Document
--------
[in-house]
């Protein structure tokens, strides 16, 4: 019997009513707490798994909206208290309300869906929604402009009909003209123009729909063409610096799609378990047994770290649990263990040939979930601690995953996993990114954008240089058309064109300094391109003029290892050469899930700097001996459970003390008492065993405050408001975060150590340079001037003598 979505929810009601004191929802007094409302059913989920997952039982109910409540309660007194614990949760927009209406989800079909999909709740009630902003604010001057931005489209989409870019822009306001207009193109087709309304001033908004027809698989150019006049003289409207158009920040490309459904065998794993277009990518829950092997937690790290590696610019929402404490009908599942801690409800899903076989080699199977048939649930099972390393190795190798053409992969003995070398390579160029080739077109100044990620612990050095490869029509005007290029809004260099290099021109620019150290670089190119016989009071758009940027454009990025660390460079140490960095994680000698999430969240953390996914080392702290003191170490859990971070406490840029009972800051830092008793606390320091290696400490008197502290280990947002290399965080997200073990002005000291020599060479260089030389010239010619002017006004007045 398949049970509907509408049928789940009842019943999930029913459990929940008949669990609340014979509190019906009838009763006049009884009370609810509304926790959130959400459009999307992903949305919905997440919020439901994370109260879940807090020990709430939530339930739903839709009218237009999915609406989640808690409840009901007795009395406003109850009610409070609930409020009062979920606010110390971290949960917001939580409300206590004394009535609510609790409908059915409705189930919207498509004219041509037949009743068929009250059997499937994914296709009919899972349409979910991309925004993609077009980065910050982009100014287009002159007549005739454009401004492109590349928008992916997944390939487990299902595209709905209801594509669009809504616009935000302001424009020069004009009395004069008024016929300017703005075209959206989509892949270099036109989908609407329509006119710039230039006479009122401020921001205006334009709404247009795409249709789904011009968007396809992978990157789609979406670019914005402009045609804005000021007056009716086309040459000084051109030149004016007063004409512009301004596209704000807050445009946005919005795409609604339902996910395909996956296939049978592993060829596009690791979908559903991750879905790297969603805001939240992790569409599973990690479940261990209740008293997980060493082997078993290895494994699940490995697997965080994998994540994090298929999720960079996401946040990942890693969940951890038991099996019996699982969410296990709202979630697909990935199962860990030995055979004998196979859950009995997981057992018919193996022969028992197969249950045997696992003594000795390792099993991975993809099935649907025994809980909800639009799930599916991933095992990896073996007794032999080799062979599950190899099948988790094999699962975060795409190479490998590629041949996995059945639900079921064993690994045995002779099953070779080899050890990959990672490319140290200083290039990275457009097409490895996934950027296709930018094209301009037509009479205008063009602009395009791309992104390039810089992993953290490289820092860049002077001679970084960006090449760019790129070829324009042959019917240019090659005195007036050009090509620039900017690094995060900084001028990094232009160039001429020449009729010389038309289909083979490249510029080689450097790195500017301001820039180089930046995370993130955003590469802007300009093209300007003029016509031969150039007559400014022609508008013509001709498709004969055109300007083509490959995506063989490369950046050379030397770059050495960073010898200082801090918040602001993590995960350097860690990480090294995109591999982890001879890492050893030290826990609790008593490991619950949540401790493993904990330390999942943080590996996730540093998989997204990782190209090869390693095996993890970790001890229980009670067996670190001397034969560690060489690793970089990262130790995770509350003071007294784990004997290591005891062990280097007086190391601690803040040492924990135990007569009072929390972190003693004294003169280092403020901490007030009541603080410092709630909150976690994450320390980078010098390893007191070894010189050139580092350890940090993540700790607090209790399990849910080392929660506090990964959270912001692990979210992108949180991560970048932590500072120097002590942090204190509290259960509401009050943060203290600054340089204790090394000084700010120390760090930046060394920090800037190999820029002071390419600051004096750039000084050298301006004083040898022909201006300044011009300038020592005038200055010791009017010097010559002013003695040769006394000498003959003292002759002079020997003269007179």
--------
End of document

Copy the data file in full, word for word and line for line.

[in-house]
């Protein structure tokens, strides 16, 4: 019997009513707490798994909206208290309300869906929604402009009909003209123009729909063409610096799609378990047994770290649990263990040939979930601690995953996993990114954008240089058309064109300094391109003029290892050469899930700097001996459970003390008492065993405050408001975060150590340079001037003598 979505929810009601004191929802007094409302059913989920997952039982109910409540309660007194614990949760927009209406989800079909999909709740009630902003604010001057931005489209989409870019822009306001207009193109087709309304001033908004027809698989150019006049003289409207158009920040490309459904065998794993277009990518829950092997937690790290590696610019929402404490009908599942801690409800899903076989080699199977048939649930099972390393190795190798053409992969003995070398390579160029080739077109100044990620612990050095490869029509005007290029809004260099290099021109620019150290670089190119016989009071758009940027454009990025660390460079140490960095994680000698999430969240953390996914080392702290003191170490859990971070406490840029009972800051830092008793606390320091290696400490008197502290280990947002290399965080997200073990002005000291020599060479260089030389010239010619002017006004007045 398949049970509907509408049928789940009842019943999930029913459990929940008949669990609340014979509190019906009838009763006049009884009370609810509304926790959130959400459009999307992903949305919905997440919020439901994370109260879940807090020990709430939530339930739903839709009218237009999915609406989640808690409840009901007795009395406003109850009610409070609930409020009062979920606010110390971290949960917001939580409300206590004394009535609510609790409908059915409705189930919207498509004219041509037949009743068929009250059997499937994914296709009919899972349409979910991309925004993609077009980065910050982009100014287009002159007549005739454009401004492109590349928008992916997944390939487990299902595209709905209801594509669009809504616009935000302001424009020069004009009395004069008024016929300017703005075209959206989509892949270099036109989908609407329509006119710039230039006479009122401020921001205006334009709404247009795409249709789904011009968007396809992978990157789609979406670019914005402009045609804005000021007056009716086309040459000084051109030149004016007063004409512009301004596209704000807050445009946005919005795409609604339902996910395909996956296939049978592993060829596009690791979908559903991750879905790297969603805001939240992790569409599973990690479940261990209740008293997980060493082997078993290895494994699940490995697997965080994998994540994090298929999720960079996401946040990942890693969940951890038991099996019996699982969410296990709202979630697909990935199962860990030995055979004998196979859950009995997981057992018919193996022969028992197969249950045997696992003594000795390792099993991975993809099935649907025994809980909800639009799930599916991933095992990896073996007794032999080799062979599950190899099948988790094999699962975060795409190479490998590629041949996995059945639900079921064993690994045995002779099953070779080899050890990959990672490319140290200083290039990275457009097409490895996934950027296709930018094209301009037509009479205008063009602009395009791309992104390039810089992993953290490289820092860049002077001679970084960006090449760019790129070829324009042959019917240019090659005195007036050009090509620039900017690094995060900084001028990094232009160039001429020449009729010389038309289909083979490249510029080689450097790195500017301001820039180089930046995370993130955003590469802007300009093209300007003029016509031969150039007559400014022609508008013509001709498709004969055109300007083509490959995506063989490369950046050379030397770059050495960073010898200082801090918040602001993590995960350097860690990480090294995109591999982890001879890492050893030290826990609790008593490991619950949540401790493993904990330390999942943080590996996730540093998989997204990782190209090869390693095996993890970790001890229980009670067996670190001397034969560690060489690793970089990262130790995770509350003071007294784990004997290591005891062990280097007086190391601690803040040492924990135990007569009072929390972190003693004294003169280092403020901490007030009541603080410092709630909150976690994450320390980078010098390893007191070894010189050139580092350890940090993540700790607090209790399990849910080392929660506090990964959270912001692990979210992108949180991560970048932590500072120097002590942090204190509290259960509401009050943060203290600054340089204790090394000084700010120390760090930046060394920090800037190999820029002071390419600051004096750039000084050298301006004083040898022909201006300044011009300038020592005038200055010791009017010097010559002013003695040769006394000498003959003292002759002079020997003269007179």